If you are a fan of “Roman” movies, you might consider yourself lucky this year. Both Centurion and The Eagle have focused on the fate of the IX Legion (that’s ninth legion for the Roman numeral impaired).
The only piece of reliable historical information is that in second century AD, this legion was removed from the legion list. It was stationed in Britain, hence novelists ran wild with the idea that the whole legion perished in the Northern highlands (i.e. today’s Scotland). No amount of recent evidence about the Ninth appearing in the Rhine region has been deemed adequate so that storytellers move to greener pastures.
You could view the the movies in succession (like I did) starting with Centurion and watching the Eagle next (telling yourself, it’s now 9 years later). In Centurion, you witness the slaughter of Rome’s heavy infantry by the Pictish tribes and the hunt for the few Romans that survived. Which explains why no one knows what happened to the Ninth.
Except that in The Eagle, some survivors have actually set themselves in the highlands. One changed his name from Marcus Barbutus Ridiculus to the simpler “Guern”! So you see how it all comes together … the quest for simpler names.
The Eagle deals with the quest for the Holy Gr… I mean, the Ninth’s Eagle. One man and his slave go where no (Roman) man has gone before and came back to tell the tale. In short, the Eagle is recovered and delivered to the Senate’s British branch (preposterous last scene).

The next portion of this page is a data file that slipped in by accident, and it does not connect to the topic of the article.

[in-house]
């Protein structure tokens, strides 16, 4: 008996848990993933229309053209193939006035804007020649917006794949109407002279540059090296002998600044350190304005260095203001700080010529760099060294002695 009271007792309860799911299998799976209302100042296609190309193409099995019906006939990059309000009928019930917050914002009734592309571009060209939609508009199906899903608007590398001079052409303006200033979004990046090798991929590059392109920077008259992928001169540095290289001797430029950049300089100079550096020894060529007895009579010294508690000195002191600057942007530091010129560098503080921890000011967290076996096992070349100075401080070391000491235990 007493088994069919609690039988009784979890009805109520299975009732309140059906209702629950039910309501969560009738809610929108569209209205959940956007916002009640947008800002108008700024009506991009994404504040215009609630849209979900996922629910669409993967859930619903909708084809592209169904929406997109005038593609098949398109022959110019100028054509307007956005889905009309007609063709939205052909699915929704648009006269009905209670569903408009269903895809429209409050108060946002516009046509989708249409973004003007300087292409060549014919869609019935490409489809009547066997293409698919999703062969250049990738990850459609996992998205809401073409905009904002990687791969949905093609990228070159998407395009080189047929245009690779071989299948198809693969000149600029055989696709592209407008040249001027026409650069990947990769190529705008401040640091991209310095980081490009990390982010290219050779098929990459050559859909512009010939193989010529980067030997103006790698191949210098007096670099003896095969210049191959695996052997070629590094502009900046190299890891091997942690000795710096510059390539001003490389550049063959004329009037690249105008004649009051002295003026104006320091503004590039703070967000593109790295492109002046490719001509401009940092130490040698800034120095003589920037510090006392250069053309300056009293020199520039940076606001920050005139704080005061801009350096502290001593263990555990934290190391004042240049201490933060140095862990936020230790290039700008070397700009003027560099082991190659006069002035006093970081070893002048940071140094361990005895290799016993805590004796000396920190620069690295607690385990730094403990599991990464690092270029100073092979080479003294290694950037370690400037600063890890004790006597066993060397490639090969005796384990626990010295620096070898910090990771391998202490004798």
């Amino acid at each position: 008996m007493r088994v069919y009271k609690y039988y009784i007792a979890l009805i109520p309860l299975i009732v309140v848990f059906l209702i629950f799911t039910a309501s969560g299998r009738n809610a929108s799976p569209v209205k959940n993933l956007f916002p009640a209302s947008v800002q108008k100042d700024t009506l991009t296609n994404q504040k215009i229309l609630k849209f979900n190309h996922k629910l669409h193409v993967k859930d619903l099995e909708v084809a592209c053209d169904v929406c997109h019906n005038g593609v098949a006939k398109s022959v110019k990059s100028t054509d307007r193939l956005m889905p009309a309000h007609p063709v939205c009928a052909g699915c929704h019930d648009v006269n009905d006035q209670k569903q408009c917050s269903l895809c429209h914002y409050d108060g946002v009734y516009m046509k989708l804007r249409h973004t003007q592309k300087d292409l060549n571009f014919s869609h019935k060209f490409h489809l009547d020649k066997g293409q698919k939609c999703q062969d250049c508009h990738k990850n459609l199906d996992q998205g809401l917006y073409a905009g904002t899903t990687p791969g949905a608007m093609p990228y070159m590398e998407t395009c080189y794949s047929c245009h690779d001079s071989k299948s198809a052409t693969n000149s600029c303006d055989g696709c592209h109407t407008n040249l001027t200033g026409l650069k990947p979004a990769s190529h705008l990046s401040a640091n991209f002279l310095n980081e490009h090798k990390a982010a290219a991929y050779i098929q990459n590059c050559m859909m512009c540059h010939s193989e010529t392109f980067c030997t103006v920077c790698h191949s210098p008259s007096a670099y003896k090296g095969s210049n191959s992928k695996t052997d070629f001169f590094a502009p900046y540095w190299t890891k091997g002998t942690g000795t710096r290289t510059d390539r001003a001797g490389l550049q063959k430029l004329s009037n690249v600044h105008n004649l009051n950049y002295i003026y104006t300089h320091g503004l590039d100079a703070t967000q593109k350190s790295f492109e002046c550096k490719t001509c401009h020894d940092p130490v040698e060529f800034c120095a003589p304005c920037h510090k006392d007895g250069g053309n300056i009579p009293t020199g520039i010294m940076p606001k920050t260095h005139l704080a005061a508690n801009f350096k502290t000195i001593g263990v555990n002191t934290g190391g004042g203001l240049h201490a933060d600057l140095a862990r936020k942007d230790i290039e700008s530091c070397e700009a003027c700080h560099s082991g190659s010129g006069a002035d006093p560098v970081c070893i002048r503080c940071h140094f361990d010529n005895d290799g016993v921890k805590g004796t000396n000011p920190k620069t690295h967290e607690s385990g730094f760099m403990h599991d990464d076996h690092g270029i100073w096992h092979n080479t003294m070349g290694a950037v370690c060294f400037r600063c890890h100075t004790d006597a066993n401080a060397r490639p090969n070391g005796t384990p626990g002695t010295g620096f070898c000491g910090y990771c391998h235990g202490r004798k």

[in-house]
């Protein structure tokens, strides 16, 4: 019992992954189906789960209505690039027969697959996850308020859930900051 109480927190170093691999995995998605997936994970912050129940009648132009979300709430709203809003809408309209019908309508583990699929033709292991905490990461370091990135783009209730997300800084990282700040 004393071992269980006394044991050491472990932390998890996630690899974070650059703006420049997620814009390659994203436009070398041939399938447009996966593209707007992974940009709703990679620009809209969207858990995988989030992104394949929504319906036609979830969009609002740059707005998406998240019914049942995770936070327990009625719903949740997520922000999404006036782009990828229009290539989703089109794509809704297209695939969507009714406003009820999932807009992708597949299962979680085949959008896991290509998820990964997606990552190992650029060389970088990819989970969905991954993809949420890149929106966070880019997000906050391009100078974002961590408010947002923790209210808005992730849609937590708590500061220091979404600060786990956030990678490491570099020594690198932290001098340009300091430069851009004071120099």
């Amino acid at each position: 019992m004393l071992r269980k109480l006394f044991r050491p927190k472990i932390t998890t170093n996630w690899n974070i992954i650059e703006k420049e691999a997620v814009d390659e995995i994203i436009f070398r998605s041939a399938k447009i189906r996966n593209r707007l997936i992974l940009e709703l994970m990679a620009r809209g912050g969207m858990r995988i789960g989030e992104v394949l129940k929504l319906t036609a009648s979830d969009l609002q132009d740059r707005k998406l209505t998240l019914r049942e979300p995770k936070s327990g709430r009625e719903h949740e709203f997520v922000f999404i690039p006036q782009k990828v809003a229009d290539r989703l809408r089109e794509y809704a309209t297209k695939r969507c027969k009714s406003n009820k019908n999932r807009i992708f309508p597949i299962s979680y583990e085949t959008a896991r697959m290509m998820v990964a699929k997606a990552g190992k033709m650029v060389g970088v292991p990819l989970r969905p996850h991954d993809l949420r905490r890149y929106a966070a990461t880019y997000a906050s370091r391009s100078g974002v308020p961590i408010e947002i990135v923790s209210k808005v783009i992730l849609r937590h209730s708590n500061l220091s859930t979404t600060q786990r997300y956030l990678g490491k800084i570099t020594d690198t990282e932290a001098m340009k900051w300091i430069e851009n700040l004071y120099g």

So what’s my recommendation? Should you see one or the other, or maybe both? The Eagle is the less annoying one by far. Except for the testudo formation in Act I and the Senate branch, the movie is generally true to the period.
Centurion, on the other hand, is basically a horror movie where everyone is dressed in rags (except in the opening battle where the legionaries still wear armor). These Romans drop four letter words every few lines and the Picts are mostly mute (especially Olga’s character). Do not expect any historical accuracy beyond the costumes… I mean rags.
I’d say that HBO’s ROME is still a better choice in terms of character development, intrigue, and overall “historical goodies”.